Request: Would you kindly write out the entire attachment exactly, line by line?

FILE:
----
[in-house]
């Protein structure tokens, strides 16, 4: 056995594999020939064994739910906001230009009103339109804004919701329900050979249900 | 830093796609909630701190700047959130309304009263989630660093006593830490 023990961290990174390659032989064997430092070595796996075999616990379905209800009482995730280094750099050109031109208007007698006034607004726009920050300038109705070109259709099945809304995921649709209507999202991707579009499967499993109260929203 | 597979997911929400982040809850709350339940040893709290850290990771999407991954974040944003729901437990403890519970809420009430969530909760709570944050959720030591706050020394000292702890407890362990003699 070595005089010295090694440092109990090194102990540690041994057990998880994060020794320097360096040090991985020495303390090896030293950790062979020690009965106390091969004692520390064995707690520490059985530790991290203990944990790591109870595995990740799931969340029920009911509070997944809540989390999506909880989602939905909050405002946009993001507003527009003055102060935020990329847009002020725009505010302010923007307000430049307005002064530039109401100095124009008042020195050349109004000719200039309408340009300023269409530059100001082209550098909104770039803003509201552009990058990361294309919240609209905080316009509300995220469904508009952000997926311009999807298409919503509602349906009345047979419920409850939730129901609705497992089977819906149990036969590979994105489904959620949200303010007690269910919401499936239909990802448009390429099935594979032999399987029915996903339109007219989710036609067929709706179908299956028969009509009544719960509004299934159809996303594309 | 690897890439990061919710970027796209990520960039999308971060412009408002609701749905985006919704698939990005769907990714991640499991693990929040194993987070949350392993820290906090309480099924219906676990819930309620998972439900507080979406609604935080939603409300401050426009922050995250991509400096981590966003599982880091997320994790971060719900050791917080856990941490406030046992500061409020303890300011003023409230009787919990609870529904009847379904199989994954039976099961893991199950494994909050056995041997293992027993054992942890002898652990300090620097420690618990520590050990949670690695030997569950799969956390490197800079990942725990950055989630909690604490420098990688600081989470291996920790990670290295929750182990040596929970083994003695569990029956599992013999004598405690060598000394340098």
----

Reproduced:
[in-house]
């Protein structure tokens, strides 16, 4: 056995594999020939064994739910906001230009009103339109804004919701329900050979249900 | 830093796609909630701190700047959130309304009263989630660093006593830490 023990961290990174390659032989064997430092070595796996075999616990379905209800009482995730280094750099050109031109208007007698006034607004726009920050300038109705070109259709099945809304995921649709209507999202991707579009499967499993109260929203 | 597979997911929400982040809850709350339940040893709290850290990771999407991954974040944003729901437990403890519970809420009430969530909760709570944050959720030591706050020394000292702890407890362990003699 070595005089010295090694440092109990090194102990540690041994057990998880994060020794320097360096040090991985020495303390090896030293950790062979020690009965106390091969004692520390064995707690520490059985530790991290203990944990790591109870595995990740799931969340029920009911509070997944809540989390999506909880989602939905909050405002946009993001507003527009003055102060935020990329847009002020725009505010302010923007307000430049307005002064530039109401100095124009008042020195050349109004000719200039309408340009300023269409530059100001082209550098909104770039803003509201552009990058990361294309919240609209905080316009509300995220469904508009952000997926311009999807298409919503509602349906009345047979419920409850939730129901609705497992089977819906149990036969590979994105489904959620949200303010007690269910919401499936239909990802448009390429099935594979032999399987029915996903339109007219989710036609067929709706179908299956028969009509009544719960509004299934159809996303594309 | 690897890439990061919710970027796209990520960039999308971060412009408002609701749905985006919704698939990005769907990714991640499991693990929040194993987070949350392993820290906090309480099924219906676990819930309620998972439900507080979406609604935080939603409300401050426009922050995250991509400096981590966003599982880091997320994790971060719900050791917080856990941490406030046992500061409020303890300011003023409230009787919990609870529904009847379904199989994954039976099961893991199950494994909050056995041997293992027993054992942890002898652990300090620097420690618990520590050990949670690695030997569950799969956390490197800079990942725990950055989630909690604490420098990688600081989470291996920790990670290295929750182990040596929970083994003695569990029956599992013999004598405690060598000394340098």